To be completely honest, I haven’t written about my Taiwan adventures because I’ve been trying to think of a really cool and witty title for my blog.  But I came up with nothing.  So, I’ve decided why fix what’s not broken and to go back to my blog that I started when I first left Amurica to go to Japan way back in 2009.  This way, if I get nostalgic, I can go back and read my old posts, realize how poor my writing was back then, and feel better that I’ve hopefully improved since then.

It’s been over three years since I’ve posted in this blog.  One thing I did notice about my old blog posts, was that I wrote WAY too much, which is probably why I’ve discouraged myself from writing more posts since it felt like such a huge investment in time.  But now I’ll keep them short and sweet.  This way, during my two year contract, I’ll hopefully write more than a dozen posts.

Today was my first day of orientation at school.  I got to learn a bit about the history and vision of Morrison Academy, which was nice.  Then we took a tour of the school, which has gotten me both pretty anxious and excited.  I found my office that’ll serve me for the next two years.  My first thought: these walls are really empty.  My second thought: I’m going to need more inspirational cat posters.



April 26, 2011

From April 21st to 23rd, I went with a team called “Hope Japan” to Ishinomaki to help with relief efforts.  On the day of arrival, our team of seventeen members pulled up to an elementary school where the refugee camp was set up.  In the gymnasium, there were about a dozen families living together separated by cardboard boxes.  During the three days we were there, we cooked meals for them, massaged them, cared for them, and help reconstruct their houses so that they would be able to live in them again.  We slept right by their sides in the cardboard boxes and ate the same meals as they did.

I’ll be honest with you; there were several times that were really discouraging for me. It was so easy for me to feel underappreciated for our efforts.  The two children that were always running around kicked me and punched me while calling me “気持ち悪い”(seriously, I don’t think I’ve heard that word said so many times in my entire life).  When I handed out bags of beef jerky that was donated to me, one person didn’t thank me but asked me if I had a beer too.  I never got to meet the family of the house my team spent an entire day to clean.  One family asked us why we didn’t come sooner.  At times I felt used.

Now that I look back, I feel like I was romanticizing the situation.  I thought, here I am as an American coming in to volunteer to help these people.  There would be banners, cheering, high-fives…you know, all the things you see in TV.

But once you turn off the TV, you realize that things aren’t like they are on the flat screen.  This world is full of suffering and pain and it was right now in front of my eyes as we drove past kilometers and kilometers of utter destruction.

I realized that most of my discouragement was a result of my attitude, an attitude expecting them to make me feel good about myself.  Yet my attitude should’ve been one of a servant, to care and love them.  I don’t think I’ll ever understand the pain and loss that they’ve had to experience over the past month.  Many of them have lost so much hope as they live day-by-day in empty cardboard boxes, losing everything they’ve had in a moment and now living off the charity of others.  But like it says so beautifully in the Bible, love is patient and persistent, always endures and never ends.  I’ll continue to go over and over again, no matter how long it takes, to share with them all that despite everything, there is always hope. And luckily, I have a perfect example for me to follow: Jesus.  He didn’t have to come down from Heaven, he didn’t have to be mocked, whipped, beaten, rejected, and ultimately crucified.  But he did it all.  For me, for you, and for the people in Ishinomaki.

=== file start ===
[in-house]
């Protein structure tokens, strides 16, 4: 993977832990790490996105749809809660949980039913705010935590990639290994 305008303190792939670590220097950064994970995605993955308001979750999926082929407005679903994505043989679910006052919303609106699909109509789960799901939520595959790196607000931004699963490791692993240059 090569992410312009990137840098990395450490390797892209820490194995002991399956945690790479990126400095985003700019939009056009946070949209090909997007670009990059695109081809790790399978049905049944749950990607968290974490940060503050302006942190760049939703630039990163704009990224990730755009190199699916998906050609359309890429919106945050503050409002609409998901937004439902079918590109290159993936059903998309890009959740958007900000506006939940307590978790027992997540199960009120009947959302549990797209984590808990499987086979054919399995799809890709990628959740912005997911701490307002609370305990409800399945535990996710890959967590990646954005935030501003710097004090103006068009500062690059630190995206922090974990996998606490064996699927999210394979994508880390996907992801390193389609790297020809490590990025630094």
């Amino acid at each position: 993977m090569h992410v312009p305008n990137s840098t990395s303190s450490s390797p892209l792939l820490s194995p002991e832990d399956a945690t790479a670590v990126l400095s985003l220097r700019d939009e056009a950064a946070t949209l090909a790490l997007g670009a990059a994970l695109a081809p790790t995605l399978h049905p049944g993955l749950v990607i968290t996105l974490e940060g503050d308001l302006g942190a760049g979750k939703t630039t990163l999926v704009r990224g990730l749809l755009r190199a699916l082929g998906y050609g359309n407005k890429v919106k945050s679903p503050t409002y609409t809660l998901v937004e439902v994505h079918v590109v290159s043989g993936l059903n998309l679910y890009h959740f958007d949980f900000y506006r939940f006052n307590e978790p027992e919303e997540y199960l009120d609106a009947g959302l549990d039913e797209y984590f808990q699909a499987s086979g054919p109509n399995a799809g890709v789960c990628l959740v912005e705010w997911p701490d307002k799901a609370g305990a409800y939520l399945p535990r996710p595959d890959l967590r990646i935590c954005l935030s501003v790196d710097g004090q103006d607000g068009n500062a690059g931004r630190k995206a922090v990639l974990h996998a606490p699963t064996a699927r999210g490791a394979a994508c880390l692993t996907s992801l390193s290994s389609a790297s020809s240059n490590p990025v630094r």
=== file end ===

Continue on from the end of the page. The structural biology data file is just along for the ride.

I will be going again with the next “Hope Japan” team on April 29th, this time for five days, to continue with the relief efforts.  Please continue to keep me in your thoughts and prayers that my efforts will be filled with love and grace.  Although I can’t convey that with my words, pray that my actions will speak for me.

On a final note, Mirai, one of the two girls that kept hitting me over and over again, wouldn’t talk to anyone after the earthquake.  To be able to hear her laugh and giggle now, even at the cost of being punched many times, losing to her in tag as she changed the rules over and over again, being called disgusting, was completely worth it.  Kids do the darnest things.

4 Things I’ve learned during mustache March:

1. Kids don’t like you when you have a mustache

2. Parent’s don’t like you when you look at their kids when you have a mustache

3. Sunglasses + mustache = creepy combo

4. Mustaches of love doesn’t exist (something worth looking into…)

It's been a good ride, but sorry mustache you're gonna have to go.



March 28, 2011

[Disclaimer: It’s been over two weeks since the earthquake has hit and it has taken me two weeks for me to fully process everything. What I’ve written here has expressed my struggles as well as my own heart’s thoughts. I understand it’s a little long, but I hope you read through it to the very end]

Dear Family and Friends,

As you all already know, on March 11th a massive 8.9 earthquake hit Japan in the Tohoku region. The current death count is around 8,450 and the number continues to rise as bodies wash up on the shore. Officially, there are 12,931 people still reported missing. Hundreds of thousands of people are left homeless in the wake of the earthquake and resulting tsunamis.